The peer-to-peer communication sessions 114 may enable geo-spatial data 504, telemetry data 506, and/or status data 408 to be communicated to and/or stored on other autonomous vehicles 200 of the set of autonomous vehicles 108 without need of the wide area network 101 and/or the central server 100. In one embodiment, autonomous vehicles 200 of the set of autonomous vehicles 108 may prefer the peer-to-peer communication sessions 114 over the centralized communication path 122 for relaying certain data (e.g., data that may only be relevant for a particular time, trip and/or context).

Circle ‘1’ of FIG. 1 illustrates an error condition 116 being detected in an operational mode 404 of the non-functional autonomous vehicle 118 through the ad-hoc network 112 (e.g., being communicated from the non-functional autonomous vehicle 118 to another vehicle of the set of autonomous vehicles 108 via the peer-to-peer communication session 114). The error condition 116 may be communicated and/or detected when the non-functional autonomous vehicle 118 loses communication with the central server 100 and/or may be associated with an operational mode 404 of the non-functional autonomous vehicle 118 that has lost communication with the central server 100. The loss of communication with the central server 100 may be due to a network failure, a hardware failure, a mechanical failure, and an electrical failure. The error condition 116 may be indicated (e.g., communicated) to all autonomous vehicles 200 of the set of autonomous vehicles 108 and/or to a particular autonomous vehicle 200 (e.g., the autonomous vehicle 200 in a closest physical proximity 510 to the non-functional autonomous vehicle 118 and/or a designated node of the set of autonomous vehicles 108).

In one embodiment, centralized communication paths 122 may be established between each ones of the set of autonomous vehicles 108 and the central server 100 through the wide area network 101 (e.g., an Internet protocol network). Circle ‘2’ shows the communication 120 being sent by the autonomous vehicle 200 of the set of autonomous vehicles 108 through the centralized communication path 122 to the central server 100. The autonomous vehicle 200 that detects the error condition 116 in the operational mode 404 of the non-functional autonomous vehicle 118 may communicate instructions back to the non-functional autonomous vehicle 118 and/or may send the communication 120 to the central server 100 through the centralized communication path 122. In one embodiment, only one communication 120 may be relayed through the wide area network 101 to the central server 100. For example, by the designated node and/or autonomous vehicle 200 that received the error condition 116 indication may send the communication 120 to the central server 100. The communication 120 may include the detected error condition 116, data communicated in the peer-to-peer communication sessions 114, and/or data regarding the status of each of the autonomous vehicles 200 in the set of autonomous vehicles 108. The decentralized communication paths and centralized communication paths 122 may work in concert to provide distributed communication of independent autonomous vehicles 200, providing redundancy and performance.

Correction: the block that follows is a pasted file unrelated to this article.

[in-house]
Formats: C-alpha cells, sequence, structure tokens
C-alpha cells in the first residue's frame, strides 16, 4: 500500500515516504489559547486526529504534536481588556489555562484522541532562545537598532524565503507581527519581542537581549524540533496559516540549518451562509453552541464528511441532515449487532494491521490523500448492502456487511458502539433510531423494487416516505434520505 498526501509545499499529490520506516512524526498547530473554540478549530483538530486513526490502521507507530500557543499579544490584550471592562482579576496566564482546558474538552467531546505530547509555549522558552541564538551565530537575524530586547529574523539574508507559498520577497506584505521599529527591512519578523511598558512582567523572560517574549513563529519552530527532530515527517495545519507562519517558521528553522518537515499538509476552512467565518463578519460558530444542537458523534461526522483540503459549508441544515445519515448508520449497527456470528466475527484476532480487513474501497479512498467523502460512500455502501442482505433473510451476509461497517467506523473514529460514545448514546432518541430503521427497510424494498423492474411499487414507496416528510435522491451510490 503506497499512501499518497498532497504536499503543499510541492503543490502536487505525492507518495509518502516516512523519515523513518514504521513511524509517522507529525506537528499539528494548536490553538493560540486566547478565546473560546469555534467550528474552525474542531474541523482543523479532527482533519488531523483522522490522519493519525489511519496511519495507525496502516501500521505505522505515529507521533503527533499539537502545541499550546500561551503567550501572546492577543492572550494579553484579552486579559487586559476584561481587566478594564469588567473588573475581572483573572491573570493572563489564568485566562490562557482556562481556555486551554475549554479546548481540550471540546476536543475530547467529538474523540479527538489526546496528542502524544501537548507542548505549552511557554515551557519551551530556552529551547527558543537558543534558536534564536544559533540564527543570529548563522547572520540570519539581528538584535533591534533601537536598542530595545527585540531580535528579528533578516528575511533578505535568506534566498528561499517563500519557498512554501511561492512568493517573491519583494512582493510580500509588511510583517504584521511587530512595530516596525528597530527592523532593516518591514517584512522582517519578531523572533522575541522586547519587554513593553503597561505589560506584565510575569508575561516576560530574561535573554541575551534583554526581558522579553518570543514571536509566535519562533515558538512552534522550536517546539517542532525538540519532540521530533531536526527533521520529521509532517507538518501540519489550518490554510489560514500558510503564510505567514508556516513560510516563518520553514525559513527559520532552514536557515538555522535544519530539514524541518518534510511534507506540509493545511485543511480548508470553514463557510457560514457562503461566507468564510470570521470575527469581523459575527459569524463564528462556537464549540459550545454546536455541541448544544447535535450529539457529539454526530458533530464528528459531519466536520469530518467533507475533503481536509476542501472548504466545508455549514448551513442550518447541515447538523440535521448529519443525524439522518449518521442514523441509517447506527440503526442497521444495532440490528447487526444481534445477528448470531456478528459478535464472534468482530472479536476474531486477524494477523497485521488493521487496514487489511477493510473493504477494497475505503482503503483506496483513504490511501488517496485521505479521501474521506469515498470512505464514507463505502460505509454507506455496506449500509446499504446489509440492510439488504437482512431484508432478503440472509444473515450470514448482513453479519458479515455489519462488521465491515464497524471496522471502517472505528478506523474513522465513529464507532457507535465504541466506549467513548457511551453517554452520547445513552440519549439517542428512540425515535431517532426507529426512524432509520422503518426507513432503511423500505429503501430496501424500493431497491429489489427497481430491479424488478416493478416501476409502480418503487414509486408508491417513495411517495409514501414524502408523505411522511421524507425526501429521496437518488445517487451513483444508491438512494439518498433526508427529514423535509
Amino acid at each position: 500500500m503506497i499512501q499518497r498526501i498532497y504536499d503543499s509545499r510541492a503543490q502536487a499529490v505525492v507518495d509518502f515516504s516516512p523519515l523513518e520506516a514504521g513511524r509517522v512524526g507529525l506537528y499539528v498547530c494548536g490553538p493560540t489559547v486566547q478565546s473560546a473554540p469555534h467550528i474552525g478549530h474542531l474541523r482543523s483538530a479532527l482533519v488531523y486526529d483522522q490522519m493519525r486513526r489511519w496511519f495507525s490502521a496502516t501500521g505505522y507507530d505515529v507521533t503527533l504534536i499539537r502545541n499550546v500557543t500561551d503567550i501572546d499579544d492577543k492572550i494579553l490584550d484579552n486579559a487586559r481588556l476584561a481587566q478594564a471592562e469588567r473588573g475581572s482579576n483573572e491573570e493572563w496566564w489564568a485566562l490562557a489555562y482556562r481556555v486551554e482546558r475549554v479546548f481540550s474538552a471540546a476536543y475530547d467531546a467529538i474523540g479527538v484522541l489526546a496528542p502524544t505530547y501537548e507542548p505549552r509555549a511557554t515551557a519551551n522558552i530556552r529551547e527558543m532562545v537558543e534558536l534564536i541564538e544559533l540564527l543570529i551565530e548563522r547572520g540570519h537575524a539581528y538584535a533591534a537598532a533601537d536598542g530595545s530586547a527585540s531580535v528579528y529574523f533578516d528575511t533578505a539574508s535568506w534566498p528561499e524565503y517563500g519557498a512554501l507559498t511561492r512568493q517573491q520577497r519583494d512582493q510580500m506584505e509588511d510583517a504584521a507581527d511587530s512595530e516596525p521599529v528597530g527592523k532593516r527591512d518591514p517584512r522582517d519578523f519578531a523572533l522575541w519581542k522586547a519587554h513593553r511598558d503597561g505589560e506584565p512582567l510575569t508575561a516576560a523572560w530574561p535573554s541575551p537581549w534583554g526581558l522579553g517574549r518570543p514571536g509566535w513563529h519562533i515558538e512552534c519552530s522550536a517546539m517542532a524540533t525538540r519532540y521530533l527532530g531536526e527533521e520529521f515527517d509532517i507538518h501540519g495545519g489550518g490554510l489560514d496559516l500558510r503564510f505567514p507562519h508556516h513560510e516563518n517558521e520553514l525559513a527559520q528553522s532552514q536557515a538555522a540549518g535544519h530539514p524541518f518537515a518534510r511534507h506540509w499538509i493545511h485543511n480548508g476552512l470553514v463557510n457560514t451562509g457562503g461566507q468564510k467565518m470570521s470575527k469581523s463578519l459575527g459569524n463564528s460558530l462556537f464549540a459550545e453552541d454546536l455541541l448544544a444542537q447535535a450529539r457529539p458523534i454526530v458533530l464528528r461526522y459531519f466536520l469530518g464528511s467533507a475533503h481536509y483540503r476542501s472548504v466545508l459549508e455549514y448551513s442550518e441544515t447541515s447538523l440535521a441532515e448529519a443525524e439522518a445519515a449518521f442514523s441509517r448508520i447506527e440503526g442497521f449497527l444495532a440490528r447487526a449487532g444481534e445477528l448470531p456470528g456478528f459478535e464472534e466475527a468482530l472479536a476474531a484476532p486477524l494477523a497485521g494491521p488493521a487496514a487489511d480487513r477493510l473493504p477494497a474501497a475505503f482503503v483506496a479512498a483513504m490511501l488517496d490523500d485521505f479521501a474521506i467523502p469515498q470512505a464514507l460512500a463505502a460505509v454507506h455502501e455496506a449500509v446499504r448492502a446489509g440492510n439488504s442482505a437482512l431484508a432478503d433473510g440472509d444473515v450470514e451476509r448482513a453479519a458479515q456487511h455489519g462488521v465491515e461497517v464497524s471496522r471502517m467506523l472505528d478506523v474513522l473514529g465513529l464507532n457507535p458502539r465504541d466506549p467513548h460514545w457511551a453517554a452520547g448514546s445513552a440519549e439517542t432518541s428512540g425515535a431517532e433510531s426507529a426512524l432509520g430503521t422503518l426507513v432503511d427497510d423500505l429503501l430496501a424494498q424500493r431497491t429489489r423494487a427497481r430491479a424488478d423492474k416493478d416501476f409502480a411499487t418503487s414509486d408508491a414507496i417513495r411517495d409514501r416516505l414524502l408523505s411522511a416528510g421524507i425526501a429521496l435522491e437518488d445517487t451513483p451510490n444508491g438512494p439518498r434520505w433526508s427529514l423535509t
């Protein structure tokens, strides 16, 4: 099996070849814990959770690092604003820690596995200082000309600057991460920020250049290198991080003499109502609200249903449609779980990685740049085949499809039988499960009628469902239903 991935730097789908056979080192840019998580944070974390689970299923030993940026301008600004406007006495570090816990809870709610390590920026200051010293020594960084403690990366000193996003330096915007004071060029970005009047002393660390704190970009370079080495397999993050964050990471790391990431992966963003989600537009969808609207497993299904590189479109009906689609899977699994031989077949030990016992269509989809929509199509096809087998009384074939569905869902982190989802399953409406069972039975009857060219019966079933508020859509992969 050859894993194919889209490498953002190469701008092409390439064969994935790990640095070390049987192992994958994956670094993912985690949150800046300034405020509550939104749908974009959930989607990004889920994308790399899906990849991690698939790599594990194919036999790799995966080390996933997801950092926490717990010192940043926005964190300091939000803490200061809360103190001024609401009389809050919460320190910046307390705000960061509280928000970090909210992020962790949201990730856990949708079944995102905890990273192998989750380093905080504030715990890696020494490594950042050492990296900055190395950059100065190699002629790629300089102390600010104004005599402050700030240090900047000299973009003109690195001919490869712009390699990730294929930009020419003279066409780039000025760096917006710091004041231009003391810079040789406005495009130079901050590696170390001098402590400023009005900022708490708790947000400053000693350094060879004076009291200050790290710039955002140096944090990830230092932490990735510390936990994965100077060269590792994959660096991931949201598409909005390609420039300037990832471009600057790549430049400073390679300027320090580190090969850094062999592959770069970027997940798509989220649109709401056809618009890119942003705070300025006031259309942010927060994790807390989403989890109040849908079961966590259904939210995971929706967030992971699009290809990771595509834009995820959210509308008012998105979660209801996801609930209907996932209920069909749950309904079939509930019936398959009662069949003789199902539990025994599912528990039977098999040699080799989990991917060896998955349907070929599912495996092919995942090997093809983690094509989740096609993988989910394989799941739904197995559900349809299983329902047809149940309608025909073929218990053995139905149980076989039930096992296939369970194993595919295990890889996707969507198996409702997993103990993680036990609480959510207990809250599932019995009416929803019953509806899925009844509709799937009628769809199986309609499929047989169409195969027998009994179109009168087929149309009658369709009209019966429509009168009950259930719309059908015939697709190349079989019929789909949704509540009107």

FIG. 2 is a functional block diagram 250 illustrating an autonomous vehicle, according to an example embodiment. The autonomous vehicle 200 (e.g., one of the set of autonomous vehicles 108) could be configured to operate fully or partially in an autonomous mode. For example, the autonomous vehicle 200 (e.g., a land-based vehicle, an aquatic vehicle and/or an aerial vehicle) could control itself while in the autonomous mode, and may be operable to determine a current state of the autonomous vehicle 200 and/or its environment, determine a predicted behavior of at least one other entity (e.g., vehicle, pedestrian, biker, animal) in the environment, determine a confidence level that may correspond to a likelihood of the at least one other vehicle to perform the predicted behavior, and/or control the autonomous vehicle 200 based on the determined information. While in autonomous mode, the autonomous vehicle 200 may be configured to operate without human interaction.

The autonomous vehicle 200 could include various subsystems such as a computer system 201, a propulsion system 208, a sensor system 215, a control system 230, one or more peripherals 249, as well as a power supply 258. The autonomous vehicle 200 may include more or fewer subsystems and each subsystem could include multiple elements. Further, each of the subsystems and elements of autonomous vehicle 200 could be interconnected. Thus, one or more of the described functions of the autonomous vehicle 200 may be divided up into additional functional or physical components, or combined into fewer functional or physical components. In some further examples, additional functional and/or physical components may be added to the examples illustrated by FIG. 2.